Barth writes:

The relation between the “Christ in us” and the world is not merely a matter of opening the sluices and allowing the ready water to stream over the thirsty land. Immediately to hand we have all these combinations – “social-Christian,” “social-evangelical,” “social-religious” and the like – but it is highly questionable whether the hyphens we draw with such intellectual courage do not really make dangerous short circuits. Clever enough is the paradox that the service of God is or must become the service of man; but that is not the same as saying that our precipitate service of man, even when it is undertaken in the name of the purest love, becomes by that happy fact the service of God.

Christian is an excellent noun and a lousy adjective. The old adage still has legs. We might not call ourselves social-evangelicals anymore but without the labels, very often within churches today we proclaim what amounts to the same thing. As Scot McKnight has been blogging, the idea of “Kingdom-work” is now deployed with a plasticity that renders the term deeply problematic if not utterly useless. If Scot McKnight, the most articulate defender of a broad Gospel whose name is not Tim Keller, has a problem with the use of the world “Kingdom”, then we should too.

The Kingdom of God is the revelation of the truth – that God is King of the whole world. As God reveals this to us, justice and mercy and social change will follow. But to mistake the signs with the destination is to “short-circuit” our pilgrimage. Sure, our journey will be fast. But it will also come to a smoking halt.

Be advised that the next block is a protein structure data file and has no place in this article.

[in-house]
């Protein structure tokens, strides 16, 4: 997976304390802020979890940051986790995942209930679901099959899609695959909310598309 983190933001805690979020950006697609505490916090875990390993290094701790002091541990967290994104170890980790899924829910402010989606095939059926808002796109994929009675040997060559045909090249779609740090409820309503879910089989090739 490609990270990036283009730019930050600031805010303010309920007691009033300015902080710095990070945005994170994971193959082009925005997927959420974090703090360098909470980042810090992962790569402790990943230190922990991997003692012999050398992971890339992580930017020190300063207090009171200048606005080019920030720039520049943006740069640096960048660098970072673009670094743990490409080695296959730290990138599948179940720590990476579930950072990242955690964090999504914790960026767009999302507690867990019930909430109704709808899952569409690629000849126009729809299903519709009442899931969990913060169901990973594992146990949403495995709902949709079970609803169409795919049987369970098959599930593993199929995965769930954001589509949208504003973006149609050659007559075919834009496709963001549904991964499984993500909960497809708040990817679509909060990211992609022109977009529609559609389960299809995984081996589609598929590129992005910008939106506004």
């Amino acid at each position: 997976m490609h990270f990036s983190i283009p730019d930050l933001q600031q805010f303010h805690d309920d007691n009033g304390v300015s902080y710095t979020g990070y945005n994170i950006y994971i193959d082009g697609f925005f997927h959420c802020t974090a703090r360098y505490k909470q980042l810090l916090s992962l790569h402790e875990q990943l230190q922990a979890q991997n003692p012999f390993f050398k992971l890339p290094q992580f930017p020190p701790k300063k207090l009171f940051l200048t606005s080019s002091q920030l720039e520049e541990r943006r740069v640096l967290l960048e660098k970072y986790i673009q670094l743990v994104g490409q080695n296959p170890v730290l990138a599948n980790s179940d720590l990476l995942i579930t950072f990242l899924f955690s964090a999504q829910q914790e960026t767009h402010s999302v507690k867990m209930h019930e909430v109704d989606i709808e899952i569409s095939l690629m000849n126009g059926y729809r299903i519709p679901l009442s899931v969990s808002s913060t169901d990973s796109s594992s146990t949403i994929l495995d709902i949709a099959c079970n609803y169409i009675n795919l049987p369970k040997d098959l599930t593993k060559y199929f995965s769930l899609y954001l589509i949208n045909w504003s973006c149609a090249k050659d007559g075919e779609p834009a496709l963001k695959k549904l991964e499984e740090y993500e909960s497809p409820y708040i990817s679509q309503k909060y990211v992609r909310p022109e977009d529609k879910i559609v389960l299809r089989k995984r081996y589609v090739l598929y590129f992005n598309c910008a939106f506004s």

Barth takes us further than that though. Even if God’s Kingdom will ultimately reveal justice and social harmony in a way that we can’t eve envisage yet, that in no way suggests that what you are called to do will lead to work that will be widely regarded as “service of man”. I might be called to undertake something “in the name of purest love” that makes no real contribution social justice. You might spend a lifetime translating an unwritten language into text and the New Testament into that text. You might spend a lifetime caring for your dad with a serious brain injury. You might be the pastor of a struggling little church in a provincial town. But following God is what we’re called to do.

Or as C.S. Lewis puts it:

Aim at heaven and you will get earth thrown in.
Aim at earth and you get neither.

Your Correspondent, If he wins, you’ll have to teach him how to play this game

Advertisements